Unexpected expenses or inconsistent cash flow can happen even to the most diligent of taxpayers, so the reality is that late deposits can and do happen. For taxpayers who are in a tax resolution agreement with the IRS (e.g. Installment Agreement, OIC, etc.), a late deposit, if not addressed properly and promptly, can result in default. This is because the late deposit results in a late deposit penalty, which is, in and of itself, an additional liability. Your best bet is to avoid late deposits if at all possible. However, if you can’t avoid making a deposit late, it is critical that the late deposit penalty be paid as soon as possible in order to minimize the chances of a default.
Keep in mind that the amount of the late deposit penalty increases as time passes. The late deposit penalty starts at 2% of the deposit amount for deposits that are one to five days late. The penalty then increases to 5% of the deposit amount for deposits that are six to fifteen days late. If the required deposit is more than fifteen days late but paid by the tenth day after a notice and demand for payment notice is issued, the penalty increases to 10% of the deposit amount. If the deposit is still not paid by the tenth day after a notice and demand for payment notice is issued, the late deposit penalty becomes 15% of the deposit amount. Understand that when this penalty reaches the 15% level, the agreement is on seriously thin ice—that is, if it hasn’t defaulted already.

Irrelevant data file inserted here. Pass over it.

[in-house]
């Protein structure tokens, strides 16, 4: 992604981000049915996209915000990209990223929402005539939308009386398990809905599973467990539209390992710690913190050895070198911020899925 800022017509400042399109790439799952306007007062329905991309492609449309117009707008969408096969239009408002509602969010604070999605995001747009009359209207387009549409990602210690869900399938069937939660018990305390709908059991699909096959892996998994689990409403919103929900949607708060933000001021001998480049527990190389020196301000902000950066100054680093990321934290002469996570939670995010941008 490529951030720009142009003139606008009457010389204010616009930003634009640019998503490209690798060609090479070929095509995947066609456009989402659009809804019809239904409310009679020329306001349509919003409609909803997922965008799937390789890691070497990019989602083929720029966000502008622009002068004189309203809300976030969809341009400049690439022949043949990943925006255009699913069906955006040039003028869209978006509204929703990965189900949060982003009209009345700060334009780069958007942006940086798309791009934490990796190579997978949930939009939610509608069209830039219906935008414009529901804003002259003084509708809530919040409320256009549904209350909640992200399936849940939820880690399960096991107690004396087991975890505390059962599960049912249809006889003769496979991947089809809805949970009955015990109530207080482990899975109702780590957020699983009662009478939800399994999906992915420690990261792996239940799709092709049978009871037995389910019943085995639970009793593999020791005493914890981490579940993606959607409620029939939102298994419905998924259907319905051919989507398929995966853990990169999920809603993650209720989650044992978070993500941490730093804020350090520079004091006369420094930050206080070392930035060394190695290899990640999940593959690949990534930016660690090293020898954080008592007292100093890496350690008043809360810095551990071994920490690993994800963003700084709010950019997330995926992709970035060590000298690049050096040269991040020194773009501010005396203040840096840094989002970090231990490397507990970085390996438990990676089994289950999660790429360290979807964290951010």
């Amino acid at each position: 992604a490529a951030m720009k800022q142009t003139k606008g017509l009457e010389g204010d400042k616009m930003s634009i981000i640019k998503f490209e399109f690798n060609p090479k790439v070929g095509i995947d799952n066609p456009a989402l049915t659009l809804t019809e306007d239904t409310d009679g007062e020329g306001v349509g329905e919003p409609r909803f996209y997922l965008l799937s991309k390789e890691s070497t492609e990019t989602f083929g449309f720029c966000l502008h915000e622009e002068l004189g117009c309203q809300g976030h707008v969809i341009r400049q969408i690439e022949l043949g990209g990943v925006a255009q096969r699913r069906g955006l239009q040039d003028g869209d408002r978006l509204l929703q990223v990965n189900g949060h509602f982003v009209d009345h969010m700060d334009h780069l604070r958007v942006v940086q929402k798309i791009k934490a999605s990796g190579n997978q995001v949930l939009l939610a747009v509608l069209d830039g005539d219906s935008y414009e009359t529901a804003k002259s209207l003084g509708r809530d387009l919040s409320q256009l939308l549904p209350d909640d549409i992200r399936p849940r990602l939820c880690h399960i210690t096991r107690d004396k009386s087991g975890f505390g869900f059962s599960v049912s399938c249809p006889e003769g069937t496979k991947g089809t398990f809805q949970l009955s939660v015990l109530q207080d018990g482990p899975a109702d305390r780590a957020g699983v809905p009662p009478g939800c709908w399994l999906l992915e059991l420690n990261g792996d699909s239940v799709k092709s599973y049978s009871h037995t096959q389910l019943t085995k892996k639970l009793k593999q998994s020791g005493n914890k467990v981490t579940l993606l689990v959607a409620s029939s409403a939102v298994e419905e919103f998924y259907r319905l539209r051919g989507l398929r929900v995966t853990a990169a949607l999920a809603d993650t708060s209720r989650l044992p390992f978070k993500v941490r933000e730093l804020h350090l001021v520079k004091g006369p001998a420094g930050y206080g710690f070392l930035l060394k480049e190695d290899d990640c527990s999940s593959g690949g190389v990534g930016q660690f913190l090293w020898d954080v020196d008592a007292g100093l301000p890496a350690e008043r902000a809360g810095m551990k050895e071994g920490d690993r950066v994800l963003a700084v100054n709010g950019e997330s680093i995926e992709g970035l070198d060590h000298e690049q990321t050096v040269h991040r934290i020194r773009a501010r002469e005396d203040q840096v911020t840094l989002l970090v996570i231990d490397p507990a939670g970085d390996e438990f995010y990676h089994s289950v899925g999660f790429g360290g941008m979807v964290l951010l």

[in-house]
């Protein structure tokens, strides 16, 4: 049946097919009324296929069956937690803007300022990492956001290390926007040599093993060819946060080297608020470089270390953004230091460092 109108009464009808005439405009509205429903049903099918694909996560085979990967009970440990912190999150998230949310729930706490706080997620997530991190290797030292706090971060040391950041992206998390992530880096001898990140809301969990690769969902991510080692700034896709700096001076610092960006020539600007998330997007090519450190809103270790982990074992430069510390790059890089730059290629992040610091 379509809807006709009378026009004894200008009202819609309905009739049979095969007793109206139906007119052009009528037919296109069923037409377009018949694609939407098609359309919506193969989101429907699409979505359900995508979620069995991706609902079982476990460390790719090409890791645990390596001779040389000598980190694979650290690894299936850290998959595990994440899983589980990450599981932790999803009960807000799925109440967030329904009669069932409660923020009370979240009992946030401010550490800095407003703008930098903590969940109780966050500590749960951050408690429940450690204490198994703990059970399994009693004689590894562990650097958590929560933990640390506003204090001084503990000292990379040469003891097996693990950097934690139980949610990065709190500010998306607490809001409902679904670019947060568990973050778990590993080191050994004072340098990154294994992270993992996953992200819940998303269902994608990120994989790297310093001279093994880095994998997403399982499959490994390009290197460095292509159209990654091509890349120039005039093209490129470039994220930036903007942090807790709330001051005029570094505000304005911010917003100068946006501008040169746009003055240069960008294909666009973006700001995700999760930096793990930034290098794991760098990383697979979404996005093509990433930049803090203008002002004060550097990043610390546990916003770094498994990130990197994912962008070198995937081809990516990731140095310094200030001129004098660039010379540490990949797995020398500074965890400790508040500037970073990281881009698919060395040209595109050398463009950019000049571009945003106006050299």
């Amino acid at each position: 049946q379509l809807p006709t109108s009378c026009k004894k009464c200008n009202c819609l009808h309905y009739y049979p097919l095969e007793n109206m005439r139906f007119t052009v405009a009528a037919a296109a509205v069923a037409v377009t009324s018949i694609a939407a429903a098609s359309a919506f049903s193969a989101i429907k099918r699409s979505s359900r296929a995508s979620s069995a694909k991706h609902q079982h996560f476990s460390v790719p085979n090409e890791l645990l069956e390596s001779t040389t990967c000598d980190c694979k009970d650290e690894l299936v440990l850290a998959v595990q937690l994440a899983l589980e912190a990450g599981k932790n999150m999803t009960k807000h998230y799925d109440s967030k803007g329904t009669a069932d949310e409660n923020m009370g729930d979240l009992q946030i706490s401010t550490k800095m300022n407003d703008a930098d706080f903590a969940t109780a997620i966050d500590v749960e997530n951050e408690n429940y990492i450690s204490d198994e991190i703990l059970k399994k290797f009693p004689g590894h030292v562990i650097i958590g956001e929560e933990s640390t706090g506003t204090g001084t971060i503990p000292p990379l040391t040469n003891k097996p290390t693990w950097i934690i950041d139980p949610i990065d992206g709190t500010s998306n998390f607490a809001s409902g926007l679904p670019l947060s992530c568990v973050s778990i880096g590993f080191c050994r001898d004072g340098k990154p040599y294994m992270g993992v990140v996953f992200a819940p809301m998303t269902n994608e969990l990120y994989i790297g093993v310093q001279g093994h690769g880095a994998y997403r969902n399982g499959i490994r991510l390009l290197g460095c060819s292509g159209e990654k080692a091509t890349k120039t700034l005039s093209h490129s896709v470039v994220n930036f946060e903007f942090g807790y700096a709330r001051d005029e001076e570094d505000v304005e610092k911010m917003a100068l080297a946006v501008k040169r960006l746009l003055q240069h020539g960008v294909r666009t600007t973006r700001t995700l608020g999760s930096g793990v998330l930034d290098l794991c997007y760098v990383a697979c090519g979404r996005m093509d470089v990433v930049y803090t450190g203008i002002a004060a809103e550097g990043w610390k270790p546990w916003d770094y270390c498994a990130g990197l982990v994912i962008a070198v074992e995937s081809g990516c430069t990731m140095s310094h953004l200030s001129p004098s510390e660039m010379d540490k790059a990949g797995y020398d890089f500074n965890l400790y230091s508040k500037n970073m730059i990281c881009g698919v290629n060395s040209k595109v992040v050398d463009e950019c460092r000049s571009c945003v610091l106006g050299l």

Again, it is absolutely imperative to pay the late deposit penalty as soon as possible but certainly before the return itself is due, not just to minimize the penalty amount, but because once the return is processed the IRS will be made aware of the late deposit (hence the demand for payment notices). It is best to be proactive and resolve any additional liability (including penalties) before the IRS officially assesses it.
2. INCOME TAX: ESTIMATED DEPOSITS AND FILING EXTENSIONS
Quarterly estimated personal income tax payments are often overlooked by taxpayers. The IRS requires that any taxpayer who files a 1040 income tax return (i.e. individual, sole proprietors, or single member LLC) with a liability in excess of $1,000 to make quarterly estimated payments toward the next year’s return in order to minimize the chances of the next year being filed with a balance due. Alternatively, they require an individual taxpayer to increase their W4 withholding amounts to accomplish the same objective.